Wednesday, January 2, 2019

Happy 2019

Diaristfamily was invited to  spend the waning days of 2018 with friends in a rental beach house in Lewes, Delaware.  We gladly accepted.  The weather was warm for the end of the year, and for the  most part dry.

We climbed to the "crows nest" (aka roof top balcony of the house) and were greeted by this view of the breakwater lighthouses to the east.

The view to the south presented one of the World War II fire control towers for guns positioned along the coast to protect the mouth of the Delaware Bay.  The towers and guns which were once known as Fort Miles, are now part of Cape Henlopen State Park.
The house was less than a mile from the Lewes terminal of the Cape May-Lewes Ferry.
Lewes has an interesting historic district.  Lewes was first founded as Zwaanendael by the Dutch in 1631.  Zwaanendael (Swan Valley) was a short lived colony.  The local tribe of Lenape Native Americans wiped out the 32 colonists in 1632.

The Zwaanendail Museum features a status of Captain David Pieterszoon de Vries, leader of the expedition that founded the colony.

The building, which dates to 1931, the  300th anniversary of the colony's founding, features many 17century architectural details.

Sadly, the museum was closed during our visit.

The old part of Lewes has many fine and interesting buildings.  My cell phone camera was almost full and so this post gives  just a  taste.

This house dates to the 1770s.

One of my main objectives while in town was  to see a very early Moth Boat which is supposed to be on display.

Sadly, that will have to wait for a subsequent visit since the museum was closed.
We had booked a table at this restaurant, but over Christmas a pipe burst and the restaurant was closed until further notice--I was not having much luck in this town!  Never mind, we managed to get seated in another place close by.
The next day we took a walk in the state park.  A close up of one of the fire control towers.  Yes, like seemingly everything else in Lewes this was also closed!

A number of these towers still stand on both the Delaware and the New Jersey side of the bay and provided coastal defense for the oil refineries which are located up the Delaware River to the north.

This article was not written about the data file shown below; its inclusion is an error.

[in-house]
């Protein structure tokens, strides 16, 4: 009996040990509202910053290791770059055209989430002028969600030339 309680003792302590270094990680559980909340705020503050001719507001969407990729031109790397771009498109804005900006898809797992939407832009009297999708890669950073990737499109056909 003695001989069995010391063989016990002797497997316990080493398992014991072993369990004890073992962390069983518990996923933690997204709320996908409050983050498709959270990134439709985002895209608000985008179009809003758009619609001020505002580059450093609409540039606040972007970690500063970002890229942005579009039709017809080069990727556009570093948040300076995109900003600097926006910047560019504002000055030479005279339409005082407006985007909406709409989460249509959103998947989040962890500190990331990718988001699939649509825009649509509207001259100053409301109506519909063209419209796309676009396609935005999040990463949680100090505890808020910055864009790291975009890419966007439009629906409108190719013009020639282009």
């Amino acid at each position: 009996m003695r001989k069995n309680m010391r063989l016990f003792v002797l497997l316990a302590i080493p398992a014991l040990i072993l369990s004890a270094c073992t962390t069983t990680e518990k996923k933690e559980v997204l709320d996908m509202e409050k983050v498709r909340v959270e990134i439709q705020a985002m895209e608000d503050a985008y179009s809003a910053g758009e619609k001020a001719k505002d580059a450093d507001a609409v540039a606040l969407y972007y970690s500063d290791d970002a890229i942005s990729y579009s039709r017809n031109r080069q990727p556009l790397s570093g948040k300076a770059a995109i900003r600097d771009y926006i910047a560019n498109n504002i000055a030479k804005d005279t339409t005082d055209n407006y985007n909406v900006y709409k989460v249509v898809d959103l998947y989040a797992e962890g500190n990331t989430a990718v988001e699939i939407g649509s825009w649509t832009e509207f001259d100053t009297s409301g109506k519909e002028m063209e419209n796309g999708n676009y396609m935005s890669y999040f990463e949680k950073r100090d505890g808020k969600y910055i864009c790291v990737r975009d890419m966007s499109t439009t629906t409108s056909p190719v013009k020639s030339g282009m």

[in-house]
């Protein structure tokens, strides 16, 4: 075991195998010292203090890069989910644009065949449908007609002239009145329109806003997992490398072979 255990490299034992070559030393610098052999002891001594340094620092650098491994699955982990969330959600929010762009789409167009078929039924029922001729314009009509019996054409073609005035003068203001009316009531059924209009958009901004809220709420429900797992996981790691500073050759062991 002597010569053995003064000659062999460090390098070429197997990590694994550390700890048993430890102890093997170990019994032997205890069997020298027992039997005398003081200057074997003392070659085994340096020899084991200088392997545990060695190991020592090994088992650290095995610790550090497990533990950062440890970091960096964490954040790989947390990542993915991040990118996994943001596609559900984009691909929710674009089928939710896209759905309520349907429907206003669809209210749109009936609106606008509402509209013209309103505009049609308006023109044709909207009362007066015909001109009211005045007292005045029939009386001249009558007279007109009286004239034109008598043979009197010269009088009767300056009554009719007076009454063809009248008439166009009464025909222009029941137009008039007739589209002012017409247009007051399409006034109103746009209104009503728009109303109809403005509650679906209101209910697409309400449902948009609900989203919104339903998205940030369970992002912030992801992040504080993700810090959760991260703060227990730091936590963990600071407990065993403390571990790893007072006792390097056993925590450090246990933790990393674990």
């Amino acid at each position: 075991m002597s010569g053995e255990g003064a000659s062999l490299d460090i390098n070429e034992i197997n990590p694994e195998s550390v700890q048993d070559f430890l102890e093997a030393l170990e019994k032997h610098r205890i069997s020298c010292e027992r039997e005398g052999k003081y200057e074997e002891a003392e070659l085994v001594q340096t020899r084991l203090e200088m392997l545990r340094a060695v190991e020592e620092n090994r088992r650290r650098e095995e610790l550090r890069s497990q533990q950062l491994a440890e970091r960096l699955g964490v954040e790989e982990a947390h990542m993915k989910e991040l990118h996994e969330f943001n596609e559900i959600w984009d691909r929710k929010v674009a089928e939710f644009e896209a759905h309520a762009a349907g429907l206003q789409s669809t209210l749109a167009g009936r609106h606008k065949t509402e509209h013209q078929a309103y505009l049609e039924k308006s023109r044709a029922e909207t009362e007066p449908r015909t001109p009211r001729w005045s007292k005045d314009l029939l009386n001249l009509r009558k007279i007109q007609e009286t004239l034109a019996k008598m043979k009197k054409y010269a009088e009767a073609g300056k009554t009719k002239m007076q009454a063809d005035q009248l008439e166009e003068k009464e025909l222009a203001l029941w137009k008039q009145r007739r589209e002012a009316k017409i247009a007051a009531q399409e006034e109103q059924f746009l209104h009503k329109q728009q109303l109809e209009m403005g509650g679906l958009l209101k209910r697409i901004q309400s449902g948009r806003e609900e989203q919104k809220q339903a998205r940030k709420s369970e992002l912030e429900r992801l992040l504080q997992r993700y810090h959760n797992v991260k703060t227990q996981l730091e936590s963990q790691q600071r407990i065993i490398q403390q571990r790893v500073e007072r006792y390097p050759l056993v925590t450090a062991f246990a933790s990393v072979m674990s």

Some of the old barracks still stand.

Guns, guns, everywhere guns.

This 16 inch monster was once on the battleship Missouri.

Don't get in the way.

In addition to the coastal guns, which, BTW, never fired a shot in anger, Cape Henlopen is famous for the surrender of a U-boat at the very end of the war.

Cape Henlopen State Park has large dunes, some of which are close to 100 feet tall.

Your old diarist watches an empty tanker as she heads out to sea.
There's much more to see in Lewes, including a lightship, old grave markers, many more interesting buildings and of course, that  elusive Moth Boat.  I plan to go back, and next time bring along a proper camera.


  1. Looks fun in spite of the closed buildings! I'm glad the weather was nice and you got some good photos (even without a "proper camera!") Nice way to kick off the new year.

  2. It was a fun weekend even if the closest ice rink was a tiny one at a hotel in Ocean City, Maryland (~25 miles away). I went skating yesterday once we returned home--oh how clumsy after all that eating and drinking!

  3. Clumsy? I haven't been on skates in 50 years, and they were hockey skates. Getting out on the ice now would be a life threatening act. Being from Minnesota I am pretty good at icey sidewalk shuffle though.

  4. I had a 35 year break in ice skating and, after being dragged kicking and screaming to the ice, was horrified by how badly my skating had deteriorated. But, I was determined to regain at least to the skill level of a creditable recreation skater/low level ice dancer, which is where I currently am. The first trip back on the ice is scary but with coaching I'm sure you could get to the level where skating would be enjoyable rather than life threatening.